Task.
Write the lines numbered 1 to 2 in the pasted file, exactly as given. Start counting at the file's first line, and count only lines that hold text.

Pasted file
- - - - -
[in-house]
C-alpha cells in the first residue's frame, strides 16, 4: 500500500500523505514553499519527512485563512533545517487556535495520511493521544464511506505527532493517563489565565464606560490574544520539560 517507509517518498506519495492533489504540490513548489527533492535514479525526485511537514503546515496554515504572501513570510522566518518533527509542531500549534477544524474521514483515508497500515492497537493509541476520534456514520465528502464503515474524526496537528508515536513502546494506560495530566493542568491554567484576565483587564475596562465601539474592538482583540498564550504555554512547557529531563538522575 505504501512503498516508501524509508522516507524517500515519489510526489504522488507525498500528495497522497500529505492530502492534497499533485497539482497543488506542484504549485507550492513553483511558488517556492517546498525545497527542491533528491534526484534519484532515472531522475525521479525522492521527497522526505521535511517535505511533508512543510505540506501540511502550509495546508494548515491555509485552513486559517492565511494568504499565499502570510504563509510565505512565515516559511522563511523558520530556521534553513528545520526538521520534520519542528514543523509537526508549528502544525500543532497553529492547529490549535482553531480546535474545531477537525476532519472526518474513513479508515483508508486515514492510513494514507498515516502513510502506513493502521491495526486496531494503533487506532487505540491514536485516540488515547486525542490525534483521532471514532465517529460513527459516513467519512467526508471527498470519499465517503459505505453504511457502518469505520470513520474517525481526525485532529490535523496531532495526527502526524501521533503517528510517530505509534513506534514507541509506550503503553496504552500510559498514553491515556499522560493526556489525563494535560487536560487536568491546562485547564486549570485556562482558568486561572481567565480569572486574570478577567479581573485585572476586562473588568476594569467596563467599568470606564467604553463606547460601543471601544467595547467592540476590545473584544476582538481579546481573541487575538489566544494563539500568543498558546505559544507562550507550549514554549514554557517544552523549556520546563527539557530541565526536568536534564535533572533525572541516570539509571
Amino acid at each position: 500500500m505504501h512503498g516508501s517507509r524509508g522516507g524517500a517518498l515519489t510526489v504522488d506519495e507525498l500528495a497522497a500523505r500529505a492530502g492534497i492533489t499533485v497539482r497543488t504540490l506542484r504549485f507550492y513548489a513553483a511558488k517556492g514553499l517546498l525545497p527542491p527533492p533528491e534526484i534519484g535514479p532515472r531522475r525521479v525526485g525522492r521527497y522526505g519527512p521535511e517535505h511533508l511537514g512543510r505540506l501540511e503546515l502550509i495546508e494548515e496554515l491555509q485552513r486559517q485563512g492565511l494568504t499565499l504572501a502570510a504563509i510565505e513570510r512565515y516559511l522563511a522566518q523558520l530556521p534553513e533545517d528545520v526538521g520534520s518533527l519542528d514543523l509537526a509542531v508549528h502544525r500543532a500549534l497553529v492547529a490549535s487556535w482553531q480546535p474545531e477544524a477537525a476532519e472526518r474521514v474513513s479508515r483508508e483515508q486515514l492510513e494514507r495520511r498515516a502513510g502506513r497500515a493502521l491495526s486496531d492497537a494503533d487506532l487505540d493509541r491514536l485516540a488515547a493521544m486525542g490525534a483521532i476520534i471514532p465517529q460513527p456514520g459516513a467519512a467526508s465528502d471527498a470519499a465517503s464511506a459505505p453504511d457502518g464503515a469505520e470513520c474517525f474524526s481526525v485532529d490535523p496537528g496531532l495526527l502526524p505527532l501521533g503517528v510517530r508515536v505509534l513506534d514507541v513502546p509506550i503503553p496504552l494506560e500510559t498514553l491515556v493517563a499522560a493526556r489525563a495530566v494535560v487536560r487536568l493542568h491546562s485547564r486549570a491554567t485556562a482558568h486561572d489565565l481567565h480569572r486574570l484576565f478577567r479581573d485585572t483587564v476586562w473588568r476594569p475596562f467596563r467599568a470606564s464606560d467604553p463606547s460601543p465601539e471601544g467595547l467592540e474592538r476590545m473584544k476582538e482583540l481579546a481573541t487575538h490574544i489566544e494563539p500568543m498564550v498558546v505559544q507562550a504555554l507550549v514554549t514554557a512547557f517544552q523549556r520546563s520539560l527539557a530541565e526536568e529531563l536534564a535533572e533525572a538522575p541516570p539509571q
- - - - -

[in-house]
C-alpha cells in the first residue's frame, strides 16, 4: 500500500500523505514553499519527512485563512533545517487556535495520511493521544464511506505527532493517563489565565464606560490574544520539560 517507509517518498506519495492533489504540490513548489527533492535514479525526485511537514503546515496554515504572501513570510522566518518533527509542531500549534477544524474521514483515508497500515492497537493509541476520534456514520465528502464503515474524526496537528508515536513502546494506560495530566493542568491554567484576565483587564475596562465601539474592538482583540498564550504555554512547557529531563538522575 505504501512503498516508501524509508522516507524517500515519489510526489504522488507525498500528495497522497500529505492530502492534497499533485497539482497543488506542484504549485507550492513553483511558488517556492517546498525545497527542491533528491534526484534519484532515472531522475525521479525522492521527497522526505521535511517535505511533508512543510505540506501540511502550509495546508494548515491555509485552513486559517492565511494568504499565499502570510504563509510565505512565515516559511522563511523558520530556521534553513528545520526538521520534520519542528514543523509537526508549528502544525500543532497553529492547529490549535482553531480546535474545531477537525476532519472526518474513513479508515483508508486515514492510513494514507498515516502513510502506513493502521491495526486496531494503533487506532487505540491514536485516540488515547486525542490525534483521532471514532465517529460513527459516513467519512467526508471527498470519499465517503459505505453504511457502518469505520470513520474517525481526525485532529490535523496531532495526527502526524501521533503517528510517530505509534513506534514507541509506550503503553496504552500510559498514553491515556499522560493526556489525563494535560487536560487536568491546562485547564486549570485556562482558568486561572481567565480569572486574570478577567479581573485585572476586562473588568476594569467596563467599568470606564467604553463606547460601543471601544467595547467592540476590545473584544476582538481579546481573541487575538489566544494563539500568543498558546505559544507562550507550549514554549514554557517544552523549556520546563527539557530541565526536568536534564535533572533525572541516570539509571